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School districts and high schools are working diligently to create a course that will satisfy ODEs requirement for current juniors and anyone after them to have four credits of high school math to graduate. Course names like Consumer Math and Financial Math are starting to come out of the discussions of what a fourth course should be. Many consultants are working diligently to help with this transition. Here are some suggestions for you while working on the creation of a fourth course for your building.

1. The course MUST be aligned with the Common Core State Standards (CCSS). There is no way around this. Unfortunately the fourth course will not be tested under the current testing plans but it is important to recognize why this requirement is in place. A large number of high school students in Ohio are required to take remedial math upon entry to college. This causes a lot of problems for colleges, headaches for students and an enormous amount of lost productivity for the state. The fourth course requirement is one of the many changes made to help curb this trend.

2. The course needs to not only address the letter of the CCSS but also the spirit of the CCSS. In other words the course needs to be created with the 8 Standards for Mathematical Practice (SMP) as a guiding light. These standards are immensely important in creating a sense of mathematics beyond the standards. Mathematics is logical and consistent. Patterns exist that can explain most anything. These ideas are summarized in the 8 SMPs.

3. Creating this course is providing an enormous opportunity to teach in a way that is exciting not just for students but also for teachers. Create your course to be as project-based as possible. Project-Based Learning is not a new concept in any way but has been paved over by standards and standardized testing. The CCSS have created a wonderful opportunity to slow down and allow students to learn in a way that makes more sense and is more like the real world.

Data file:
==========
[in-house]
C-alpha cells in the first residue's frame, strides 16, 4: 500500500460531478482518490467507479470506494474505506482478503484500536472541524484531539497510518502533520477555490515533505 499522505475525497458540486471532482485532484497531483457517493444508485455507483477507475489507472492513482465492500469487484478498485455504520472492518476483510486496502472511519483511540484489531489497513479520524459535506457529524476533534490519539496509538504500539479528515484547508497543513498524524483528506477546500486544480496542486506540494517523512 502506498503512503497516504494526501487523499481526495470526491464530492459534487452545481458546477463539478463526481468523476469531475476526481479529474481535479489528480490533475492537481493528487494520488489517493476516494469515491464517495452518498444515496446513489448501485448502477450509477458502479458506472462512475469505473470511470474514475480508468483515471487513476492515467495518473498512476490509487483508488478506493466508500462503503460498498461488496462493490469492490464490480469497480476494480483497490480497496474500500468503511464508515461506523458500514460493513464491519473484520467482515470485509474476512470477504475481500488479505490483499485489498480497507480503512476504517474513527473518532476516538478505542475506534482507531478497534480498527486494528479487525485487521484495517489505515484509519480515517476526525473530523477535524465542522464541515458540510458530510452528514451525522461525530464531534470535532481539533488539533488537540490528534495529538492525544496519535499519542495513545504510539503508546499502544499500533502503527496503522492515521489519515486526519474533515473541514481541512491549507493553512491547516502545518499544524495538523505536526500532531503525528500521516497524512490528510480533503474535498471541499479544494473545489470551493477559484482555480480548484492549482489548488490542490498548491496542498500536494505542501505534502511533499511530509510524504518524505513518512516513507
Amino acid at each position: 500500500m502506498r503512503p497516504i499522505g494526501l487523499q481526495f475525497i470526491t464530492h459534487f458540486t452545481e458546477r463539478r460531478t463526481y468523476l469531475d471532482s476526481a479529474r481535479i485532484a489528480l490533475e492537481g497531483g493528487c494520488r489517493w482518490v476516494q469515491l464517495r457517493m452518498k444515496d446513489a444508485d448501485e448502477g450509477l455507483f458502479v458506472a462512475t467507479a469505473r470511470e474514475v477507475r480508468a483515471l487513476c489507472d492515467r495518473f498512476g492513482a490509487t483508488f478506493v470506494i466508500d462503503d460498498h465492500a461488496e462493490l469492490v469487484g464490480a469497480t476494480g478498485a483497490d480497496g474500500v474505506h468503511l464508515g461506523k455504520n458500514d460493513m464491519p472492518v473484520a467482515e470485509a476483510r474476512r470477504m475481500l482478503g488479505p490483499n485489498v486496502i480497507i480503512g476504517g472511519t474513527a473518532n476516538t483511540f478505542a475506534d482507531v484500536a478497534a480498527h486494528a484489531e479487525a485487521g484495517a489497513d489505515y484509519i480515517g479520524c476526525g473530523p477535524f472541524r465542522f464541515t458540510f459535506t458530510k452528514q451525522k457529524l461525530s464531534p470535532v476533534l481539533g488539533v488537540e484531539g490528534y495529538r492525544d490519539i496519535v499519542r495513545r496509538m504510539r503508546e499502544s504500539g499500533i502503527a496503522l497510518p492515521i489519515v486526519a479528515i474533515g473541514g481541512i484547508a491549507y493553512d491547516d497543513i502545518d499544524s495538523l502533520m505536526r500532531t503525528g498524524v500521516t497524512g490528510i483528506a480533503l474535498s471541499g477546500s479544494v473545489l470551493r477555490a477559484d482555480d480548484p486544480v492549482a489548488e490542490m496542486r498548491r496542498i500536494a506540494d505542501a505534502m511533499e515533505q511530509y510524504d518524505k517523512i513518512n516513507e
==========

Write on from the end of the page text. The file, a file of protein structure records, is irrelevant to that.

If you follow the three suggestions above you should end up with a course that will be a perfect stepping stone for your students as they transition from high school to their career training. There are several places you can get ideas for fourth courses. North Carolina has a list on their website of approved fourth course vendors, the Dana Center has a fourth course and locally some educators in Columbiana County are creating a fourth course. The course is being created through a grant to help close the gap between high school and post-secondary options. If you have questions about the course you may email Matt Nicholas, Columbiana County Mathematics Consultant, at